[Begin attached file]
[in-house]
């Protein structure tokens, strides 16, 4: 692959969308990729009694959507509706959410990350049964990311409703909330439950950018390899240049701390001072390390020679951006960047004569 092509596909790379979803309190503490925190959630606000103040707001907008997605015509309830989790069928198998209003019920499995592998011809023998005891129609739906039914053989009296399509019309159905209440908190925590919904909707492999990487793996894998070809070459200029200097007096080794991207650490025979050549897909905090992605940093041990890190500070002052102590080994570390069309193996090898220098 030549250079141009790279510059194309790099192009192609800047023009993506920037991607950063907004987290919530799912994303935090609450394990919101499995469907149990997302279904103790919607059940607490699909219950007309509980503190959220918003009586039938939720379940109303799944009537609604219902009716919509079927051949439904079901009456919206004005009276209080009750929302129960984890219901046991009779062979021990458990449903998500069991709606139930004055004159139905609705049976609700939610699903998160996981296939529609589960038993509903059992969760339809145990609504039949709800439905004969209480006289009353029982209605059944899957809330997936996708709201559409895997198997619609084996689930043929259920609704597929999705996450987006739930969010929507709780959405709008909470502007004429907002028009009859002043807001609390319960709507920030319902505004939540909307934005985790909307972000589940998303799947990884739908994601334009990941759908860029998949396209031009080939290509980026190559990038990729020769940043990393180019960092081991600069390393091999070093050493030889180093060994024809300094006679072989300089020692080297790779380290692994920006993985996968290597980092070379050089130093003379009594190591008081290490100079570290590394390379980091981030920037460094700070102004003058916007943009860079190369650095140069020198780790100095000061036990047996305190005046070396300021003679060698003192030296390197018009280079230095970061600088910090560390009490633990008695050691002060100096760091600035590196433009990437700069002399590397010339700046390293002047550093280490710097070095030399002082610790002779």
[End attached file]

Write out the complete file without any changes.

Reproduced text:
[in-house]
């Protein structure tokens, strides 16, 4: 692959969308990729009694959507509706959410990350049964990311409703909330439950950018390899240049701390001072390390020679951006960047004569 092509596909790379979803309190503490925190959630606000103040707001907008997605015509309830989790069928198998209003019920499995592998011809023998005891129609739906039914053989009296399509019309159905209440908190925590919904909707492999990487793996894998070809070459200029200097007096080794991207650490025979050549897909905090992605940093041990890190500070002052102590080994570390069309193996090898220098 030549250079141009790279510059194309790099192009192609800047023009993506920037991607950063907004987290919530799912994303935090609450394990919101499995469907149990997302279904103790919607059940607490699909219950007309509980503190959220918003009586039938939720379940109303799944009537609604219902009716919509079927051949439904079901009456919206004005009276209080009750929302129960984890219901046991009779062979021990458990449903998500069991709606139930004055004159139905609705049976609700939610699903998160996981296939529609589960038993509903059992969760339809145990609504039949709800439905004969209480006289009353029982209605059944899957809330997936996708709201559409895997198997619609084996689930043929259920609704597929999705996450987006739930969010929507709780959405709008909470502007004429907002028009009859002043807001609390319960709507920030319902505004939540909307934005985790909307972000589940998303799947990884739908994601334009990941759908860029998949396209031009080939290509980026190559990038990729020769940043990393180019960092081991600069390393091999070093050493030889180093060994024809300094006679072989300089020692080297790779380290692994920006993985996968290597980092070379050089130093003379009594190591008081290490100079570290590394390379980091981030920037460094700070102004003058916007943009860079190369650095140069020198780790100095000061036990047996305190005046070396300021003679060698003192030296390197018009280079230095970061600088910090560390009490633990008695050691002060100096760091600035590196433009990437700069002399590397010339700046390293002047550093280490710097070095030399002082610790002779």